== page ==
“Brunstad man”, whose remains were found in Stokke, south of Oslo, is now believed to be from the Mesolithic period, which spans from 10,000BC-4000BC)
“The discovery is sensational in Norwegian, and indeed even in a north European context,” Almut Schülke, an archaeologist working for the Museum of Cultural History at the University of Oslo, told Aftenposten journalists when they visited the laboratory where the find is being analysed on Monday. “It is very seldom that we find bones from the stone age.”
The skeleton is in an extremely fragile condition, meaning researchers are painstakingly examining it tiny fragment by tiny fragment, documenting the location of everything as accurately as possible and feeding it into a 3-D computer model of the find.
The archaeologists hope to learn the age of the man, his diet and the extent to which the people who found their way so far north had contact with other settlements around the Skagerrak and the Baltic Sea.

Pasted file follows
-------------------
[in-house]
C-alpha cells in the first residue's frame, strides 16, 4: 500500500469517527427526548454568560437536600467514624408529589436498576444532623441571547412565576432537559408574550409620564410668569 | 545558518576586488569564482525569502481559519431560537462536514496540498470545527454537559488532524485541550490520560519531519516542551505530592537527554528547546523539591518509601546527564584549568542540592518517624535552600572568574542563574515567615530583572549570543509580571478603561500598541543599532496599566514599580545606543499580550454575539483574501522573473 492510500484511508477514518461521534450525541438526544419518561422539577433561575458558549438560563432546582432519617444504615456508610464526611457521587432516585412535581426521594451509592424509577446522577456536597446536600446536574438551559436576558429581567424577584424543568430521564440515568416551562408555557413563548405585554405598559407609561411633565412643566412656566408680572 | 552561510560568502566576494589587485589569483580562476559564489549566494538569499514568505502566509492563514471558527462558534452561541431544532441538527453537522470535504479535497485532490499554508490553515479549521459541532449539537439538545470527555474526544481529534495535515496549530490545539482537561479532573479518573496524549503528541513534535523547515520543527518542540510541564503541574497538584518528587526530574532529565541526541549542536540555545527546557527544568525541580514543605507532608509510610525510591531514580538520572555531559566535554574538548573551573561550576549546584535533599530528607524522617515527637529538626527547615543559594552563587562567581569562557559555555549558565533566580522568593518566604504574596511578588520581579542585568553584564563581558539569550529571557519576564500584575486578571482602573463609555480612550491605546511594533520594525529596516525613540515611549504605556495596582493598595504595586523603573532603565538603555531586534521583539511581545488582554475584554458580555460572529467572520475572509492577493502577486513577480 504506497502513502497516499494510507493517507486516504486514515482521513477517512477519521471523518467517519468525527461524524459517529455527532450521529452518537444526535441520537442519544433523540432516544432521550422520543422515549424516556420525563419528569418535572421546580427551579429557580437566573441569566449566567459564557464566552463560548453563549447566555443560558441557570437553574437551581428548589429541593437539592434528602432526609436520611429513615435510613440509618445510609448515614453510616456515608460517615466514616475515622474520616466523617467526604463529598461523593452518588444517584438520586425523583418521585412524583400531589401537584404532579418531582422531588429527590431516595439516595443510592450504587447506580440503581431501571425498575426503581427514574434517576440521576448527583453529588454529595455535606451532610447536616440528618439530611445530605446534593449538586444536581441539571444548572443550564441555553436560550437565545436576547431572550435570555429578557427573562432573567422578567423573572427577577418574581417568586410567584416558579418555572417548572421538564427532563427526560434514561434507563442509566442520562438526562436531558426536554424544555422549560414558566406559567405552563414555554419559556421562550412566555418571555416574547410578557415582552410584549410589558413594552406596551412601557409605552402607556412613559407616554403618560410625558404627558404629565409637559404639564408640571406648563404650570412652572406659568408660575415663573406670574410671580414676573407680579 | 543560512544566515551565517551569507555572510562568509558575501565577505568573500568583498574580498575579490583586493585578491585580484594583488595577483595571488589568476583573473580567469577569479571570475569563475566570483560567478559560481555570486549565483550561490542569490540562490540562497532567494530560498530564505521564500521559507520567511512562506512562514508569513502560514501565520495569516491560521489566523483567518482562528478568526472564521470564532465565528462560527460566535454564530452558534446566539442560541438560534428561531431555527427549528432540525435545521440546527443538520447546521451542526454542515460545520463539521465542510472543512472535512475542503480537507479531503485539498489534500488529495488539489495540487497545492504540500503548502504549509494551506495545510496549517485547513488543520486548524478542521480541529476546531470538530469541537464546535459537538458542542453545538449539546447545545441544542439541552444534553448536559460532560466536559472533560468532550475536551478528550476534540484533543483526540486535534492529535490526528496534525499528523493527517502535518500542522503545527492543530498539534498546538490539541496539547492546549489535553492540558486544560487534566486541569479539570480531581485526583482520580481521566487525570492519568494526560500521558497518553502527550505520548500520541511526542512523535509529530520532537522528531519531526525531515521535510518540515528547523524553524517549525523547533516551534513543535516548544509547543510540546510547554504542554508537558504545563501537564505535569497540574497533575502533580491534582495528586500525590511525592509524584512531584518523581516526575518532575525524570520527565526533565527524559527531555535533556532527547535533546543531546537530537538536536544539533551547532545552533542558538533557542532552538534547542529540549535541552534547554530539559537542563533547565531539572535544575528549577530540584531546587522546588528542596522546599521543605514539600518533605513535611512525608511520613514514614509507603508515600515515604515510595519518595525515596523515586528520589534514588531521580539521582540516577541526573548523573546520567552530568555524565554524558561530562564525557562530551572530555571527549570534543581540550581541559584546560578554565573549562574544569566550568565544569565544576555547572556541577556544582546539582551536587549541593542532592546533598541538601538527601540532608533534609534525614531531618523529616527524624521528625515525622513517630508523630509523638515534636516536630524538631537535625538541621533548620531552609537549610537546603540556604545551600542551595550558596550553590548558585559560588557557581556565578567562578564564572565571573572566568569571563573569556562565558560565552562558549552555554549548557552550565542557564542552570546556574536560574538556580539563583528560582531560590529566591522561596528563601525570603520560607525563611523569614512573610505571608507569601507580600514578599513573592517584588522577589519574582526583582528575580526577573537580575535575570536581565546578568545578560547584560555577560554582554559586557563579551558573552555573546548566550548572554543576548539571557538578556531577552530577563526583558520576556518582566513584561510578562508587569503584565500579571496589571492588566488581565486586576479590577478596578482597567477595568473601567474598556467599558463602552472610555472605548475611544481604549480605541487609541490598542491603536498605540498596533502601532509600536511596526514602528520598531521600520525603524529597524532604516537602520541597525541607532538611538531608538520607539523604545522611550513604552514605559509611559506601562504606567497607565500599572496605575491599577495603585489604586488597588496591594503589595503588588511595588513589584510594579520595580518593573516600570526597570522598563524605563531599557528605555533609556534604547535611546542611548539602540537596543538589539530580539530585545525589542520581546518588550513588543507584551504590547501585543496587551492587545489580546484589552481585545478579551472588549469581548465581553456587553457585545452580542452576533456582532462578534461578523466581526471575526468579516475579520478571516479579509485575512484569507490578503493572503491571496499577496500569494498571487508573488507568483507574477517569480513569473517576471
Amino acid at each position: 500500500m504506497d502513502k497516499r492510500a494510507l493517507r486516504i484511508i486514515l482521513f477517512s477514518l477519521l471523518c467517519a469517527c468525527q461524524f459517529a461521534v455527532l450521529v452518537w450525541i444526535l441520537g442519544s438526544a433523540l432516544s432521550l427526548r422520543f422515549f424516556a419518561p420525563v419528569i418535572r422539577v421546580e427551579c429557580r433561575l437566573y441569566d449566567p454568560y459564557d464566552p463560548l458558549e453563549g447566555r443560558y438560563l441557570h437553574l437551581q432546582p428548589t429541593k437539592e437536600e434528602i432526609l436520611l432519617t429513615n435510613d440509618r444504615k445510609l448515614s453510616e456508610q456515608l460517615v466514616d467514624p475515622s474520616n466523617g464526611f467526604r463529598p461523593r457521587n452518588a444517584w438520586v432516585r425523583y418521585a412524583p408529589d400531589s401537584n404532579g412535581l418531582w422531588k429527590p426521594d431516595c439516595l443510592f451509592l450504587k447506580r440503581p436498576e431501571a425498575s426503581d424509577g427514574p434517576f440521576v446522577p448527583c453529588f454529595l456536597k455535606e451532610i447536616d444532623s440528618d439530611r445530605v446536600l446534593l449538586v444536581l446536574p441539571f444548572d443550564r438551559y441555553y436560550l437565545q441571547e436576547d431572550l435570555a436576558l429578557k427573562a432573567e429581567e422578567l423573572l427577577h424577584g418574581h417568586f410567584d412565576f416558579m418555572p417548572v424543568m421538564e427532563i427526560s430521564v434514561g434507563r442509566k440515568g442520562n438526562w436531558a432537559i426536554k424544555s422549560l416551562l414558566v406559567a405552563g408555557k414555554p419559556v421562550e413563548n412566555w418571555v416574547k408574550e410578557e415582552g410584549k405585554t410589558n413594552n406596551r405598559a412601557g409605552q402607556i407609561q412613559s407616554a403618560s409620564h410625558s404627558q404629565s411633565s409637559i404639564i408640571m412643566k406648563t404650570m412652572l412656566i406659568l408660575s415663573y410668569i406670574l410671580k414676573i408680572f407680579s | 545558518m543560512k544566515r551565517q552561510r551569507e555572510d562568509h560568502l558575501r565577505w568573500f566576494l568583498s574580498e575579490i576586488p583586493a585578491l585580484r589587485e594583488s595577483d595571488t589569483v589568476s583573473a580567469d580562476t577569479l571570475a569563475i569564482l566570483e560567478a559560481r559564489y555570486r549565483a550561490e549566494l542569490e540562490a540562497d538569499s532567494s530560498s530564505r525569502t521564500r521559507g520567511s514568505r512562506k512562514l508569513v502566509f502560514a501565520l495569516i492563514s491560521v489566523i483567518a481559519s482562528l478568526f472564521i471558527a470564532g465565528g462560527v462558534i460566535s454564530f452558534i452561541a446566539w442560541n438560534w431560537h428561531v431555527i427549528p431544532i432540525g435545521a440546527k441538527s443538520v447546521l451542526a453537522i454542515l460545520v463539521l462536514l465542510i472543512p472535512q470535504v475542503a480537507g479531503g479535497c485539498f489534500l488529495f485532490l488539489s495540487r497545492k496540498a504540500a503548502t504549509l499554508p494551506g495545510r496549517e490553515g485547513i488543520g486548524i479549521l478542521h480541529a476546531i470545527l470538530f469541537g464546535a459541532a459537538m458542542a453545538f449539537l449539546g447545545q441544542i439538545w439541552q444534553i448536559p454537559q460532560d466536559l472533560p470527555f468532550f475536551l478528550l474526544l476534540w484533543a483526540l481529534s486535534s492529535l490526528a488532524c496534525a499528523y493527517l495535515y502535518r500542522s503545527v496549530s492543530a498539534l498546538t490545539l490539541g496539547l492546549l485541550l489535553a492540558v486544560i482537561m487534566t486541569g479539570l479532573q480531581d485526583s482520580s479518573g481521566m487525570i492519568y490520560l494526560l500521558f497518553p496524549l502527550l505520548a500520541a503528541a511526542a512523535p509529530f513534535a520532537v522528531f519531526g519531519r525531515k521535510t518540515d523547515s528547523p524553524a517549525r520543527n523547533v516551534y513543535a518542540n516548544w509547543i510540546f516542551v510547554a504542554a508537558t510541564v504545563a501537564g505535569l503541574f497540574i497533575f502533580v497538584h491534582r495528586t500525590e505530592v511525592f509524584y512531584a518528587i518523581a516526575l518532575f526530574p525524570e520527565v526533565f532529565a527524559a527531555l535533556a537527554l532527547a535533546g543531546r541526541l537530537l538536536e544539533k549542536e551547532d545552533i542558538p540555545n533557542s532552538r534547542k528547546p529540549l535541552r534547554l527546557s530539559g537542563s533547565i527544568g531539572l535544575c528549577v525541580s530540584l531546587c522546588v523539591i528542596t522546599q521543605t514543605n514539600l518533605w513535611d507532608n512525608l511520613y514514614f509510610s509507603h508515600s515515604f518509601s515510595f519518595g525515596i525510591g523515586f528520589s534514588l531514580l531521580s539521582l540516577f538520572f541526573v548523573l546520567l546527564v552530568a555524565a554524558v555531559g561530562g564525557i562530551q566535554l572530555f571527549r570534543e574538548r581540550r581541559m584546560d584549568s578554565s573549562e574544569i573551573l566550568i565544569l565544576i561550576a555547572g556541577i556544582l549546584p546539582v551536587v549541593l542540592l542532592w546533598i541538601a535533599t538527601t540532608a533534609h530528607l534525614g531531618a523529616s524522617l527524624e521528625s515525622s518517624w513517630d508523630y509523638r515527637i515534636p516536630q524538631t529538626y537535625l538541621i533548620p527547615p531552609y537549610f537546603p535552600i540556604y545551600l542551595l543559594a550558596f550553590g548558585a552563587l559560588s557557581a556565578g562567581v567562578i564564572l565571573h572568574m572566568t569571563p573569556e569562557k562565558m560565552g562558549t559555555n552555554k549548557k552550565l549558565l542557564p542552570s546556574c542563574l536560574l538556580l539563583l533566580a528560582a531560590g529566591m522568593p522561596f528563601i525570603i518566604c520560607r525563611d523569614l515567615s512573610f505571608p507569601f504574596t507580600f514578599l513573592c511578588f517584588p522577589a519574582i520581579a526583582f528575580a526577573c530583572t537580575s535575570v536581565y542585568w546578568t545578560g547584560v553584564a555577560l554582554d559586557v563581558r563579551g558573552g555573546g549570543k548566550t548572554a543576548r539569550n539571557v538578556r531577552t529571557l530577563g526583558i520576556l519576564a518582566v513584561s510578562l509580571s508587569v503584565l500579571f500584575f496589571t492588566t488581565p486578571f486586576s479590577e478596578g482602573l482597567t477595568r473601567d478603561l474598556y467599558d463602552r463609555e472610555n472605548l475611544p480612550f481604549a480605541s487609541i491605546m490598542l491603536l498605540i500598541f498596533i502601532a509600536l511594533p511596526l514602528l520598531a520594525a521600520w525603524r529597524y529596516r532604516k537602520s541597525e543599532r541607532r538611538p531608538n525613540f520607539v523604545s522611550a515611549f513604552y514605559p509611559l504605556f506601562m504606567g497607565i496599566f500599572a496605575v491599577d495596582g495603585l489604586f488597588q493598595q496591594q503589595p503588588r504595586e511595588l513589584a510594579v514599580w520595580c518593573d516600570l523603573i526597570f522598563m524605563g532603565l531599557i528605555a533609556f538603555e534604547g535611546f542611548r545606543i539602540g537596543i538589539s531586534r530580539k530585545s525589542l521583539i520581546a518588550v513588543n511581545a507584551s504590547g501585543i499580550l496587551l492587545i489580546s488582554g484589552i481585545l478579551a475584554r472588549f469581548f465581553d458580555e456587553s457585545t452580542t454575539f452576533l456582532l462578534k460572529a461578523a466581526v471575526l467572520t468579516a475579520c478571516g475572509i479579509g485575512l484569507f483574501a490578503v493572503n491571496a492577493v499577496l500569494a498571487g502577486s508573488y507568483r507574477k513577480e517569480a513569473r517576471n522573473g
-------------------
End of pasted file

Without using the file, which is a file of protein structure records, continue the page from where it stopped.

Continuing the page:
The skeleton was found lying in the fetal position, a typical stone-age burial position, in a pit which had been bricked in on the inside.
The researchers had to divide the skeleton and the surrounding soil into eight parts to remove it from the earth and bring it back to the archeological laboratory in Oslo.
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Schülke told the newspaper she hoped to find further evidence of human activity at the same site.
“We do not know if Brunstad was a fixed settlement or whether it was a place people went to pick up special resources, such as different types of stone,” she told the newspaper. “We do not know of other major tombs nearby, but it was not uncommon to add a single grave so close to a settlement, as they have done here.”